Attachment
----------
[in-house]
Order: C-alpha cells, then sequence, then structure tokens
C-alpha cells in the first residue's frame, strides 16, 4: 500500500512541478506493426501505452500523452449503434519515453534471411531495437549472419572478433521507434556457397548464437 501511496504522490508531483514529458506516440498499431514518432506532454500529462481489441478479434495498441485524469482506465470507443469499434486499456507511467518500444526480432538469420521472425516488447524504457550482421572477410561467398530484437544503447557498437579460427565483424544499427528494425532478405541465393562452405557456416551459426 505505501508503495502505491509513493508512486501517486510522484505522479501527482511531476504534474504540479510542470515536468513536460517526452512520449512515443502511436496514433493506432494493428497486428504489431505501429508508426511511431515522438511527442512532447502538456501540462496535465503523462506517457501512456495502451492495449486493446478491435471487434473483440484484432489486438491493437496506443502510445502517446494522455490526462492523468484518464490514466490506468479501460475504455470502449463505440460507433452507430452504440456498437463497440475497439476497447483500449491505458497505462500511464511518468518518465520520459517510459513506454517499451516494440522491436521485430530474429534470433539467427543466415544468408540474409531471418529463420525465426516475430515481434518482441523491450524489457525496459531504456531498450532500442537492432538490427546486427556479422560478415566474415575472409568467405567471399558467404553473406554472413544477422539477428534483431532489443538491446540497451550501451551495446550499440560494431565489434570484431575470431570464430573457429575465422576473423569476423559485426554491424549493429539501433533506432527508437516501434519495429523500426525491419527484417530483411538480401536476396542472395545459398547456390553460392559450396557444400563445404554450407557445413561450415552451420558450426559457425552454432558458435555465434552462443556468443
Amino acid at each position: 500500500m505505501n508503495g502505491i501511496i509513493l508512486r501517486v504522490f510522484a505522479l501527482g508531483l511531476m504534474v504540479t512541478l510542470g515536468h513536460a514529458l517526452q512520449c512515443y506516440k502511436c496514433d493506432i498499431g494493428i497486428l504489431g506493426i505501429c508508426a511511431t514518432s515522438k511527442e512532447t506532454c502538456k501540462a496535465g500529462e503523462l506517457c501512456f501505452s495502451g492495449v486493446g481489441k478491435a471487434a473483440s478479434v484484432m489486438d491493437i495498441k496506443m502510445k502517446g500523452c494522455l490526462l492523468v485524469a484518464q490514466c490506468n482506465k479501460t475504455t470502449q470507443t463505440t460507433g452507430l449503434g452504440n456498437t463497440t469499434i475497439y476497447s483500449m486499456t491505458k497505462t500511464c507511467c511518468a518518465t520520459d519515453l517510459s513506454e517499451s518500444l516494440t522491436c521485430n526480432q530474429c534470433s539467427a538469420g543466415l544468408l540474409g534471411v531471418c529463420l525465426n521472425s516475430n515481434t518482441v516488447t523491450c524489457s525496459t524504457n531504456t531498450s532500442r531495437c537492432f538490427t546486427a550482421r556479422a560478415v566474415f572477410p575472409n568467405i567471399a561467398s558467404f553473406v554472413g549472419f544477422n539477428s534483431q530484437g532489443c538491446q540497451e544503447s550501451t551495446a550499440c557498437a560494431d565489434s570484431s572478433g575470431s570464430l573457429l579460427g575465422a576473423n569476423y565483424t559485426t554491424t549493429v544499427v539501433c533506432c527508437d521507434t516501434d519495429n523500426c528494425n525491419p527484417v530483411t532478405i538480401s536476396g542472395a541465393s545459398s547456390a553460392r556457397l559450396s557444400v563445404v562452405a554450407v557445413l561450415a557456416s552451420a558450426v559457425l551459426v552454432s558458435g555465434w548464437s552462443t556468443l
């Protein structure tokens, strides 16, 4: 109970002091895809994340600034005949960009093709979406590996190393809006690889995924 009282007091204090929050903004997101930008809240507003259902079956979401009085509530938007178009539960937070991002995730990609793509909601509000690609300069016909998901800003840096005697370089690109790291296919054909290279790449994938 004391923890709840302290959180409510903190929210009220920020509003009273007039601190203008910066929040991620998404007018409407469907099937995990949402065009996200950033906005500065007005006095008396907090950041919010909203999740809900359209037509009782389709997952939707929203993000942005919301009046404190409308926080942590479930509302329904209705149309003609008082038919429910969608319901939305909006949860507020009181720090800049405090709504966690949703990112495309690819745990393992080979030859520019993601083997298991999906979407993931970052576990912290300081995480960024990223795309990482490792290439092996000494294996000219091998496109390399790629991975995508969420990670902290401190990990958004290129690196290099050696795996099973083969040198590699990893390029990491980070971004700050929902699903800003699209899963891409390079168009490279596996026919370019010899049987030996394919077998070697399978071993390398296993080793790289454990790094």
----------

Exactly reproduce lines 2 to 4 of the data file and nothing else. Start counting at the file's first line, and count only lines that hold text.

Order: C-alpha cells, then sequence, then structure tokens
C-alpha cells in the first residue's frame, strides 16, 4: 500500500512541478506493426501505452500523452449503434519515453534471411531495437549472419572478433521507434556457397548464437 501511496504522490508531483514529458506516440498499431514518432506532454500529462481489441478479434495498441485524469482506465470507443469499434486499456507511467518500444526480432538469420521472425516488447524504457550482421572477410561467398530484437544503447557498437579460427565483424544499427528494425532478405541465393562452405557456416551459426 505505501508503495502505491509513493508512486501517486510522484505522479501527482511531476504534474504540479510542470515536468513536460517526452512520449512515443502511436496514433493506432494493428497486428504489431505501429508508426511511431515522438511527442512532447502538456501540462496535465503523462506517457501512456495502451492495449486493446478491435471487434473483440484484432489486438491493437496506443502510445502517446494522455490526462492523468484518464490514466490506468479501460475504455470502449463505440460507433452507430452504440456498437463497440475497439476497447483500449491505458497505462500511464511518468518518465520520459517510459513506454517499451516494440522491436521485430530474429534470433539467427543466415544468408540474409531471418529463420525465426516475430515481434518482441523491450524489457525496459531504456531498450532500442537492432538490427546486427556479422560478415566474415575472409568467405567471399558467404553473406554472413544477422539477428534483431532489443538491446540497451550501451551495446550499440560494431565489434570484431575470431570464430573457429575465422576473423569476423559485426554491424549493429539501433533506432527508437516501434519495429523500426525491419527484417530483411538480401536476396542472395545459398547456390553460392559450396557444400563445404554450407557445413561450415552451420558450426559457425552454432558458435555465434552462443556468443
Amino acid at each position: 500500500m505505501n508503495g502505491i501511496i509513493l508512486r501517486v504522490f510522484a505522479l501527482g508531483l511531476m504534474v504540479t512541478l510542470g515536468h513536460a514529458l517526452q512520449c512515443y506516440k502511436c496514433d493506432i498499431g494493428i497486428l504489431g506493426i505501429c508508426a511511431t514518432s515522438k511527442e512532447t506532454c502538456k501540462a496535465g500529462e503523462l506517457c501512456f501505452s495502451g492495449v486493446g481489441k478491435a471487434a473483440s478479434v484484432m489486438d491493437i495498441k496506443m502510445k502517446g500523452c494522455l490526462l492523468v485524469a484518464q490514466c490506468n482506465k479501460t475504455t470502449q470507443t463505440t460507433g452507430l449503434g452504440n456498437t463497440t469499434i475497439y476497447s483500449m486499456t491505458k497505462t500511464c507511467c511518468a518518465t520520459d519515453l517510459s513506454e517499451s518500444l516494440t522491436c521485430n526480432q530474429c534470433s539467427a538469420g543466415l544468408l540474409g534471411v531471418c529463420l525465426n521472425s516475430n515481434t518482441v516488447t523491450c524489457s525496459t524504457n531504456t531498450s532500442r531495437c537492432f538490427t546486427a550482421r556479422a560478415v566474415f572477410p575472409n568467405i567471399a561467398s558467404f553473406v554472413g549472419f544477422n539477428s534483431q530484437g532489443c538491446q540497451e544503447s550501451t551495446a550499440c557498437a560494431d565489434s570484431s572478433g575470431s570464430l573457429l579460427g575465422a576473423n569476423y565483424t559485426t554491424t549493429v544499427v539501433c533506432c527508437d521507434t516501434d519495429n523500426c528494425n525491419p527484417v530483411t532478405i538480401s536476396g542472395a541465393s545459398s547456390a553460392r556457397l559450396s557444400v563445404v562452405a554450407v557445413l561450415a557456416s552451420a558450426v559457425l551459426v552454432s558458435g555465434w548464437s552462443t556468443l